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Padlet – a review of a great classroom tool

Padlet Review

 

As I reflected back over this past year of teaching in both live classes and online I realized that the tool I had used the most over the year was Padlet. If you’ve never heard of Padlet, let me just explain it is a very simple online “pin board” for want of a better way of describing it. All you do is simply click the screen or the + sign and add whatever you want to on this online board.

You can make your Padlets so that Google doesn’t see them i.e.  they can’t be found on searches. You can password protect them if you want, and you can limit who can comment on them or add things to the board, so there is a lot of flexibility. Padlet is free to use and once you start using it you are going to find more and more reasons to use it.

And another great feature is the board collaborators do not need an account! This means the teacher can create a board, and students can add to it or comment on it – without needing to sign up!

I’m going to give you some ways that I used Padlet in the classroom and then I am also going to give you some ways that I think you could use it outside the classroom just in everyday life. In fact, some of these I have used too.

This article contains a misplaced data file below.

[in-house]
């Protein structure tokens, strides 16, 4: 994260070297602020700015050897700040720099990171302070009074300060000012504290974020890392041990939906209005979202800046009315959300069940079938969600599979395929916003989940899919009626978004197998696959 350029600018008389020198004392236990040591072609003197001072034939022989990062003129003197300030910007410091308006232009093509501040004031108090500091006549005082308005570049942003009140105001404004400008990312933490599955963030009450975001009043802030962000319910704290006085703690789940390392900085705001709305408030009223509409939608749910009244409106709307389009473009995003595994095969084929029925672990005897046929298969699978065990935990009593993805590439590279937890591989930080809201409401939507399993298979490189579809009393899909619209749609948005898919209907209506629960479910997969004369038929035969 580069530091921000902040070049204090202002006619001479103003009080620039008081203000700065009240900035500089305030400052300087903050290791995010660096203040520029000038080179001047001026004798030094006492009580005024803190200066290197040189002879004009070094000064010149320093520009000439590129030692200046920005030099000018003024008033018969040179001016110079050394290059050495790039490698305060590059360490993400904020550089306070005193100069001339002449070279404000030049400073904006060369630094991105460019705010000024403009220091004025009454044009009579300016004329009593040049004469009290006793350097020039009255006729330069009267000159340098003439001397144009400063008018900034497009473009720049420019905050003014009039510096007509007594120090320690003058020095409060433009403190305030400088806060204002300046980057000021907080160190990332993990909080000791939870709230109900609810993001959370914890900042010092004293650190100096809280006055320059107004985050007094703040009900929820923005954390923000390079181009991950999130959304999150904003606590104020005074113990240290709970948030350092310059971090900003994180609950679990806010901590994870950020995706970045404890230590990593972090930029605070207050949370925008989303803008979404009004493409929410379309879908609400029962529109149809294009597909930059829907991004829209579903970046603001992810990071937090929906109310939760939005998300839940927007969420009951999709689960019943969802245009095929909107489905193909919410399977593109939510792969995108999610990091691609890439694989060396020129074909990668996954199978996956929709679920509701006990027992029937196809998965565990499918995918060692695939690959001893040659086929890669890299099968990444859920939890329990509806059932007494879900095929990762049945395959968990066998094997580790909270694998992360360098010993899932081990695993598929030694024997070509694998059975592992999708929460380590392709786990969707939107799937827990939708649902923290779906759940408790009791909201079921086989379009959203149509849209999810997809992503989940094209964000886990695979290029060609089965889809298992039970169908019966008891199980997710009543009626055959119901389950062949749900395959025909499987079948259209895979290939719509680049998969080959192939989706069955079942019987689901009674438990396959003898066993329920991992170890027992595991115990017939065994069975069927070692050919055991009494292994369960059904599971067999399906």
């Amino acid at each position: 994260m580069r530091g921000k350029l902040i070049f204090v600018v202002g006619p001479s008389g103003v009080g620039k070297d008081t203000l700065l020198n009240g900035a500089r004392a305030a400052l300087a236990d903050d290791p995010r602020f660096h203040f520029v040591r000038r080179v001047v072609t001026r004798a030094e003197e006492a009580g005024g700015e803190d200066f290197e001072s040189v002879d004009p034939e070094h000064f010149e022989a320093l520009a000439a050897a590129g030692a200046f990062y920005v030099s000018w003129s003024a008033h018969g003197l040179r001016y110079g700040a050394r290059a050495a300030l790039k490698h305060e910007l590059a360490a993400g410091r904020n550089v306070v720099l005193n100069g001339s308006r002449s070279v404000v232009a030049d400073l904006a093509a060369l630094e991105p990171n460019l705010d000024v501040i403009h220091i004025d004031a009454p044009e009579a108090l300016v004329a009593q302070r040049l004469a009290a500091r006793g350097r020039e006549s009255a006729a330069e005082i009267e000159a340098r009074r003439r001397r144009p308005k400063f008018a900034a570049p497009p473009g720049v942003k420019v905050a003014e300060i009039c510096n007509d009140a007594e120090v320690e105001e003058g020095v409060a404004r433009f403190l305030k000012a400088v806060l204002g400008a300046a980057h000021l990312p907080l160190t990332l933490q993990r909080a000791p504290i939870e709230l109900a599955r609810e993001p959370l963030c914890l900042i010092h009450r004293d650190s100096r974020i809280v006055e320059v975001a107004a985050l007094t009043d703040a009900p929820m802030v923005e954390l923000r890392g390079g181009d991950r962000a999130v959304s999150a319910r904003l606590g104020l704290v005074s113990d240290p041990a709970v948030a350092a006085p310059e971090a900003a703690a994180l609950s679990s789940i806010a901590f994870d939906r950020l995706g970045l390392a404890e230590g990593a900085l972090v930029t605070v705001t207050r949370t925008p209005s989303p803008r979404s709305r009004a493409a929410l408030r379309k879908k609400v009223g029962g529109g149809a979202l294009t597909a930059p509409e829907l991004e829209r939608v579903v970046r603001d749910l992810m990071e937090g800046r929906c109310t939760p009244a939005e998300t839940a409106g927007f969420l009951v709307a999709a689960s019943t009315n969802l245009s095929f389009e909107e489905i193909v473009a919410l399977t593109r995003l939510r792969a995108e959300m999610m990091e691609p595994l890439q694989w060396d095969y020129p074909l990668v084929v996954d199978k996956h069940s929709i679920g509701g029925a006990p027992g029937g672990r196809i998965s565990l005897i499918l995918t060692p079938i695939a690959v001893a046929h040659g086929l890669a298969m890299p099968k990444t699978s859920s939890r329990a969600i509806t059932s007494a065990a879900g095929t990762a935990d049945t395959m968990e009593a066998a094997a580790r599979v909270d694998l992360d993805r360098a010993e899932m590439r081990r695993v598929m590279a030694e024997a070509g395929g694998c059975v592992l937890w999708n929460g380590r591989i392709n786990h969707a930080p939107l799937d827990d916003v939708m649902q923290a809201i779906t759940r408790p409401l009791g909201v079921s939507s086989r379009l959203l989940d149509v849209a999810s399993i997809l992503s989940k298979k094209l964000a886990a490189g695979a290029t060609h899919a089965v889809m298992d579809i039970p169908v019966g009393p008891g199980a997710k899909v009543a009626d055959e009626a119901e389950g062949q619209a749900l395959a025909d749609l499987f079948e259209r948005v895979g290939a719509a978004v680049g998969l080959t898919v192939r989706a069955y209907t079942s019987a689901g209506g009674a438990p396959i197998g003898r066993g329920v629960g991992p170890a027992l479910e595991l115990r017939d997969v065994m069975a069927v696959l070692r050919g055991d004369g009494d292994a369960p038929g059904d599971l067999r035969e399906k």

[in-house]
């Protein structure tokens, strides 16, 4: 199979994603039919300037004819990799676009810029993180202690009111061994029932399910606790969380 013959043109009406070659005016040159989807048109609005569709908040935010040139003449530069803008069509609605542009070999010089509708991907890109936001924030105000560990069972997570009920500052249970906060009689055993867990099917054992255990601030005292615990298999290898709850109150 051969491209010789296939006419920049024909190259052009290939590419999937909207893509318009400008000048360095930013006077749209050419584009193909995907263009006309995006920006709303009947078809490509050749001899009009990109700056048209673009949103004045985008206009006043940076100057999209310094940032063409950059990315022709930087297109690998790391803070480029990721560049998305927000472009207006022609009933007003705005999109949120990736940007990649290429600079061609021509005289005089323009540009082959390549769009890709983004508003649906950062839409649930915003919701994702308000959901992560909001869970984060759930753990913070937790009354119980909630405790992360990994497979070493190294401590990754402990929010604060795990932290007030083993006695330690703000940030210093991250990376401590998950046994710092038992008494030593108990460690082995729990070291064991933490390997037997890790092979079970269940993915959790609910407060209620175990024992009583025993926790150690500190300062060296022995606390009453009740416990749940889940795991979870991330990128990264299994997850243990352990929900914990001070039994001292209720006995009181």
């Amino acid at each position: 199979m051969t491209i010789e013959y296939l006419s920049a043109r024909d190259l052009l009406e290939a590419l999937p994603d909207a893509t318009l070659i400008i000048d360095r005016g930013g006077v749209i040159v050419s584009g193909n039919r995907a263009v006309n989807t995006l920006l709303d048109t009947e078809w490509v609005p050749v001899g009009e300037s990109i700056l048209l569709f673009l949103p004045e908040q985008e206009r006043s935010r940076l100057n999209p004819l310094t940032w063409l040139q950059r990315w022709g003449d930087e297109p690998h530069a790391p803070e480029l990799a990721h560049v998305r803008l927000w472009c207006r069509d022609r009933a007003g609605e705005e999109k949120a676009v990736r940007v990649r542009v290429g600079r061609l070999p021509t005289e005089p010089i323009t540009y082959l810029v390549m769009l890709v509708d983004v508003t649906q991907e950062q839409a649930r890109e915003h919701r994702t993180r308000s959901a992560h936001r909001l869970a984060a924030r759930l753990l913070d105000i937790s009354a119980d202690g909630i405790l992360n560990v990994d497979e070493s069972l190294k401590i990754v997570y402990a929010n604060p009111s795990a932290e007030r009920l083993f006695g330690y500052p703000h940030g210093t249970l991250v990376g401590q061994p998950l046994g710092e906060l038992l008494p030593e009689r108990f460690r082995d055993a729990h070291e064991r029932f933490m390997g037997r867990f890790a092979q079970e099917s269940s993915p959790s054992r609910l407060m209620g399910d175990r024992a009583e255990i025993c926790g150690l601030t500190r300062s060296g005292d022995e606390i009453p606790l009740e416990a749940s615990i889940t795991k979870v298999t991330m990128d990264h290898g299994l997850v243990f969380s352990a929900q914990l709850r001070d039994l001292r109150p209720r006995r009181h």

The first way I used Padlet was when I wanted to put a collection of items together and have my students take a look at them. In the example below I created a flag quiz.

Screen Shot 2016-06-23 at 9.18.40 PM

 

The second way I used Padlet was for the students to share their work with each other. For example, in one class I asked them to each create e-books on different countries in eastern Europe. Once they created the e-books they went and pinned them on to a Padlet board. That way they could all see what the other students had created. They did a great job, btw, and if you have 5 to 8 year olds, their target audience, you might want to read them to your kids.

padlet - ebooks

Another way to use it is when students are researching one topic – but working on different aspects of the topic. Let them all pin their research on the same board. I actually used this last year with middle schoolers in the history class that was focused on historical criminals. Here is the board let they created on D.B Cooper

Screen Shot 2016-06-23 at 9.06.28 PM

 

Those are the ways that I have used it in the classroom, but Padlet is something you can use outside the classroom too. I just used it as a birthday wishlist. It’s an easy way to pin different pictures or whatever you would like. You could also use Padlet to cooperatively plan a vacation. Everyone can go on and pin their ideas and you can see them all in one place. It’s particularly great because with Padlet you can pin links, videos, photographs etc. People can also leave comments on things others have pinned.

If you have used Padlet and used it in some different ways than I have described, please leave a note in the comments to give us all more ideas.

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